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HAITI-CHURCH Mar-3-2010 (710 words) With photos. xxxi
US bishops pledge to help rebuild church institutions in Haiti
By Tom Tracy
Boston Cardinal Sean P. O'Malley distributes Communion during Mass for the Daughters of Mary religious community in Port-au-Prince, Haiti. The cardinal was part of a small group of U.S. bishops assessing damages following the Jan. 12 earthquake. Several members of the community perished in the quake. (CNS/Tom Tracy)
Catholic News Service
PORT-AU-PRINCE, Haiti (CNS) -- Walking around the massive tent city at the Petionville Club March 2, Archbishop Jose H. Gomez of San Antonio wondered what will become of the thousands of Haitians left homeless by the Jan. 12 earthquake.
For Archbishop Gomez, the enormity of the tragedy was almost too much to comprehend.
"The (Haitian bishops) were telling me today that they think 300,000 are dead, but whatever the number the loss of life was huge," Archbishop Gomez, chairman of the U.S. bishops' Subcommittee on the Church in Latin America, told Catholic News Service.
The archbishop was in Haiti leading a three-day tour of the earthquake-damaged Haitian capital as part of an advisory group from the U.S. Conference of Catholic Bishops. The group's task: Explore ways to help the Haitian church and the people of Haiti move forward after the quake.
"Besides (damage to) the structure of the whole archdiocese, losing the archbishop and the cathedral has created a vacuum and emptiness that (the bishops) are trying to fill with all of us in rebuilding the church," he said at the conclusion of two intensive days of visits to damaged parishes, convents, seminaries, schools and hospitals.
The delegation, which included Cardinal Sean P. O'Malley of Boston, Auxiliary Bishop Guy Sansaricq of Brooklyn, N.Y., and Oblate Father Andrew Small, director of the bishops' Church in Latin America office, also met with Haitian bishops and had a private dinner meeting with Haitian President Rene Preval at the residence of Archbishop Bernardito Auza, papal nuncio to Haiti.
"It has been an overwhelming experience for me while looking at the reality, but at the same time I am enthusiastic about the future and with prayers and solidarity the church in Haiti is going to flourish again," Archbishop Gomez said.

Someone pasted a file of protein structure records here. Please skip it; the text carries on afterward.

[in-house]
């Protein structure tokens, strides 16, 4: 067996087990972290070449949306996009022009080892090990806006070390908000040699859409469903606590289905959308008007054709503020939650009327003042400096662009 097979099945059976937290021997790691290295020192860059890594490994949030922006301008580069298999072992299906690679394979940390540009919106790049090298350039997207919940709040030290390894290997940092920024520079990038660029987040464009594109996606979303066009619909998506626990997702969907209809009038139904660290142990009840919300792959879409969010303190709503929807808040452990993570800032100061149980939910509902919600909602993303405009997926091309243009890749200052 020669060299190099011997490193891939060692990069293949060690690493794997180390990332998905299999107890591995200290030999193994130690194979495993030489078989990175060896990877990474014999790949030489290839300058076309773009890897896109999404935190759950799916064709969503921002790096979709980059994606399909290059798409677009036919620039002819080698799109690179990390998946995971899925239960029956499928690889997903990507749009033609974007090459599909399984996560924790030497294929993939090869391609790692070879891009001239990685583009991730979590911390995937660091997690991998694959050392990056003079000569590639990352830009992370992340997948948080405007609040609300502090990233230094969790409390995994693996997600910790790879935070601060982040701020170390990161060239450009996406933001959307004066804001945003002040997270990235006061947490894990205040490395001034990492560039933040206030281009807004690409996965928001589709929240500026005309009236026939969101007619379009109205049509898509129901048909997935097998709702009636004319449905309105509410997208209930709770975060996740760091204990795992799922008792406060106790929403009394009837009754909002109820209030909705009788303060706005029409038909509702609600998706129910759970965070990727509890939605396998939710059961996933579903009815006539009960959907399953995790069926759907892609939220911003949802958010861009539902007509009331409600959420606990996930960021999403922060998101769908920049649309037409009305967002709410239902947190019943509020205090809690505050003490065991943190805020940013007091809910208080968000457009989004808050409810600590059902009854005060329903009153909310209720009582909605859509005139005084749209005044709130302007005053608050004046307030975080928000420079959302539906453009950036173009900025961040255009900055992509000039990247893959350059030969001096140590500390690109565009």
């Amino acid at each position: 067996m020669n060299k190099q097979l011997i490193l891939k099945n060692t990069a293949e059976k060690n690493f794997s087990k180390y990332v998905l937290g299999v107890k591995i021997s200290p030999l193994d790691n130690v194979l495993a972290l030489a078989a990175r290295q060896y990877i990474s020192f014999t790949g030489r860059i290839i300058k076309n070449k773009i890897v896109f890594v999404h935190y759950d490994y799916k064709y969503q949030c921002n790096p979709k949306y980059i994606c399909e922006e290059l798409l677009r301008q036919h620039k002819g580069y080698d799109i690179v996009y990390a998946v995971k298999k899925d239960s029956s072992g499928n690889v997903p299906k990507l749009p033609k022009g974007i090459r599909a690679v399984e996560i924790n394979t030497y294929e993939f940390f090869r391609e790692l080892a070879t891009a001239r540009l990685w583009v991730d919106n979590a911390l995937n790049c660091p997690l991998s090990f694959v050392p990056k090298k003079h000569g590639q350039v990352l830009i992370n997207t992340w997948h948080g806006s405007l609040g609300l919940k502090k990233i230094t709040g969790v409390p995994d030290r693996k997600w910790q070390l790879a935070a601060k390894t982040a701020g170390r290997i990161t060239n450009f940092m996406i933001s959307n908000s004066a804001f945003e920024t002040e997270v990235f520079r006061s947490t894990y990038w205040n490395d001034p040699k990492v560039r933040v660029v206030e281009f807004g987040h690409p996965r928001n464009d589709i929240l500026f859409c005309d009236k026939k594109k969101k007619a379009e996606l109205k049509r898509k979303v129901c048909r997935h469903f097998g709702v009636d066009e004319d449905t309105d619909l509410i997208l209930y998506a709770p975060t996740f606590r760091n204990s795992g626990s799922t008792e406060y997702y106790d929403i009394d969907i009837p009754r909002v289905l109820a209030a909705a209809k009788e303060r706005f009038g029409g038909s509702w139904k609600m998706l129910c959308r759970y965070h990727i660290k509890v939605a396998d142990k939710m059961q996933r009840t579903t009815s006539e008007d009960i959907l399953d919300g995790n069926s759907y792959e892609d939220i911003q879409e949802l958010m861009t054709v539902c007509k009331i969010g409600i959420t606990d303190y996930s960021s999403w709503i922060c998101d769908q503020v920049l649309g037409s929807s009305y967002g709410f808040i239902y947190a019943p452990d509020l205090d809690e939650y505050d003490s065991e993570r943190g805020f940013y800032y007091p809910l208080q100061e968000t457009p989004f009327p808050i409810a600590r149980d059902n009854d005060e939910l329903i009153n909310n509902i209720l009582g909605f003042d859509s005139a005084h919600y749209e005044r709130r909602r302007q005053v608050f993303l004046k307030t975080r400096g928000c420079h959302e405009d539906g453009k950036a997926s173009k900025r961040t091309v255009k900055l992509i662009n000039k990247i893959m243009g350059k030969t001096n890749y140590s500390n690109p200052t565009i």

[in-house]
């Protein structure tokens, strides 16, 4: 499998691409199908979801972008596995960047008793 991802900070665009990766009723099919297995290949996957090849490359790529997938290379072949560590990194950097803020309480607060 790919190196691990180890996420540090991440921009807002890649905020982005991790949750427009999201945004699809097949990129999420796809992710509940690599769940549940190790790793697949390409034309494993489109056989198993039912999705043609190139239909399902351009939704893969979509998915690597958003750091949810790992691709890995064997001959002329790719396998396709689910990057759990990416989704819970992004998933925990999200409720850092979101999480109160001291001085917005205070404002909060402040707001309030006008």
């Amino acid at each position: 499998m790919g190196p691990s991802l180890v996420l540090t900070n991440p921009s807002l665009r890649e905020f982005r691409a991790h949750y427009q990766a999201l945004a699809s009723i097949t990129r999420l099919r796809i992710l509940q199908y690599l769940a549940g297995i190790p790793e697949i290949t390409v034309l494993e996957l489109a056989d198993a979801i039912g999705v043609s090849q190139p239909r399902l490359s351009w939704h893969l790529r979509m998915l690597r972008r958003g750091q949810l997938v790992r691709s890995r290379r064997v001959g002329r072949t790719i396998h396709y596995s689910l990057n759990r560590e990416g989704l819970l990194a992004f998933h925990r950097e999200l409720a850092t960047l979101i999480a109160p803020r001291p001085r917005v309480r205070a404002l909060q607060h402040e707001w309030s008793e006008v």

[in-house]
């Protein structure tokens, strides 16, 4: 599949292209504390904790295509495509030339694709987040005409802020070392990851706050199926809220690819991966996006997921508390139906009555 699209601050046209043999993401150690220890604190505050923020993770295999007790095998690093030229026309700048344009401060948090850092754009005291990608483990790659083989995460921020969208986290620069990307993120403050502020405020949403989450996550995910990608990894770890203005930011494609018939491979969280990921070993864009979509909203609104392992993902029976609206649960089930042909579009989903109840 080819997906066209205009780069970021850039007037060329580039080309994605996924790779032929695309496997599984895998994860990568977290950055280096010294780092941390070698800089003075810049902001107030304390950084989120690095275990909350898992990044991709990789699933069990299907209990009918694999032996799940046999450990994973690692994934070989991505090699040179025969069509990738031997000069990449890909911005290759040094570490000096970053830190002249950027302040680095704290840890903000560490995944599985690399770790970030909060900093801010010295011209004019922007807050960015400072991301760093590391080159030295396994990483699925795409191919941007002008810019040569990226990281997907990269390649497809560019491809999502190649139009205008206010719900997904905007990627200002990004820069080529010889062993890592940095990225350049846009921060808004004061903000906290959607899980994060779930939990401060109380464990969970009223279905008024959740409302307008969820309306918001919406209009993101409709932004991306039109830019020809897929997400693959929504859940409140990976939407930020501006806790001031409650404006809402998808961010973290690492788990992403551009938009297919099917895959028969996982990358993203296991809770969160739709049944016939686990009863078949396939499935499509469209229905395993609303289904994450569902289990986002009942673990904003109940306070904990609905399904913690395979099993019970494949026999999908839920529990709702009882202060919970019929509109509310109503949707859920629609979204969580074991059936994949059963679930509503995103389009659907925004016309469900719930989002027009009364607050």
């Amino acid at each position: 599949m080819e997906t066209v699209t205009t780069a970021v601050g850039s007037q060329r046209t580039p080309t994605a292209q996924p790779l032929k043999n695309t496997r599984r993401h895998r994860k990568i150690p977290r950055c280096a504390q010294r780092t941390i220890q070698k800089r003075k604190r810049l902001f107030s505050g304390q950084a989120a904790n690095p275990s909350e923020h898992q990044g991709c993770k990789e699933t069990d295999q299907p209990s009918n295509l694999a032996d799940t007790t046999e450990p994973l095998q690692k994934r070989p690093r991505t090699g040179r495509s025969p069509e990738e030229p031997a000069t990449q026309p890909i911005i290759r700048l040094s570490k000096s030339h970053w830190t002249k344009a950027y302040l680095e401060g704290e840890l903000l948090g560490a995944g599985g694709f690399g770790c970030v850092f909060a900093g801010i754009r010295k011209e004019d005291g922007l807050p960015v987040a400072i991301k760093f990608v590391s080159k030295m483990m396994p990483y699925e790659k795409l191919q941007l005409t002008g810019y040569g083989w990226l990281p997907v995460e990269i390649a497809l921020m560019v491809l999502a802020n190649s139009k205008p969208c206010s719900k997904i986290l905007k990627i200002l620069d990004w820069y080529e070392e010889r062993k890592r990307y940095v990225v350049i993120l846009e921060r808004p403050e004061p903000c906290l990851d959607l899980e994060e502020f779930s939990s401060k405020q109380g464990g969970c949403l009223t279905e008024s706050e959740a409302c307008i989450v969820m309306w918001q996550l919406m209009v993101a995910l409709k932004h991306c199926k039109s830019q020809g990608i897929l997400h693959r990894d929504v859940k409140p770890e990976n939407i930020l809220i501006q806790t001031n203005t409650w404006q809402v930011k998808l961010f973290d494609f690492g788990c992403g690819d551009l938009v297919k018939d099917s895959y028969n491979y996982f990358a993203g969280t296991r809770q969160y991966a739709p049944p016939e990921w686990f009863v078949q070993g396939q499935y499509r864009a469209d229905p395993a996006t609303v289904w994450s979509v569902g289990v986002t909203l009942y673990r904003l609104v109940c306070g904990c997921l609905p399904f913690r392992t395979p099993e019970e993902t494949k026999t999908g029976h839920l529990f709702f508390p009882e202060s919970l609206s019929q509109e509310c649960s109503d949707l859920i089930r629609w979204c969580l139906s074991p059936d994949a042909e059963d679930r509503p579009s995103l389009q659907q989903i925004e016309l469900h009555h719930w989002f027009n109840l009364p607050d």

In a meeting with Haitian bishops, the delegation discussed the importance of strengthening existing church institutions and developing new leadership as the church begins to rebuild, the archbishop said. The delegation also recommended that the bishops consider parishes as places for Haitians to come together as they rebuild their lives.
Bishop Gomez said the Americans urged the bishops to reopen Catholic schools as soon as possible and to resume the celebration of Mass, especially in tent camps around the city.
In their meeting with Preval, the U.S. bishops also stressed the importance of reopening schools as soon as possible. The Haitian government has said it did not want to reopen some schools while others remained closed.
A whirlwind tour of the Haitian capital March 2 took the delegation to the Daughters of Mary convent, American-affiliated Louverture Cleary School, seriously damaged St. Frances de Sales Hospital, collapsed Sacred Heart Church, and the destroyed major seminary of the Archdiocese of Port-au-Prince.
At the Daughters of Mary, who lost 15 members in the earthquake, Cardinal O'Malley reminded the sisters at Mass that good can arise from the horrors of disaster. The mystery of suffering must result in something better for the people of Haiti, he said.
The seminary has been of particular concern for the Haitian bishops. About 20 seminarians -- including about a dozen from the archdiocese and eight others -- were killed in the earthquake.
Initially, the bishops considered postponing seminarian education and assigning students to pastoral duties at parishes around the city, Father Small explained. But they have reconsidered and decided to move forward with classes in a consolidated location elsewhere in the capital by mid-April.
"The bishops have agreed to have all the seminarians continue with their formation this year rather than send them to pastoral assignments, and that is sign that the church here is getting some support and confidence," Father Small said. "Through the encouragement of the U.S. bishops they decided they do have what they need to stand up their formation and to find the shelter space for classes."
Throughout the visit, Father Small said, the delegation perceived a sense of welcome among Haitians. He said the group often expressed a "constant urge to pray and express a common faith."
"The main point here this week is that we talked about making sure they have enough capacity, so that management structures are available to the church in Haiti for what will be a multi-year reconstruction project," Father Small said.
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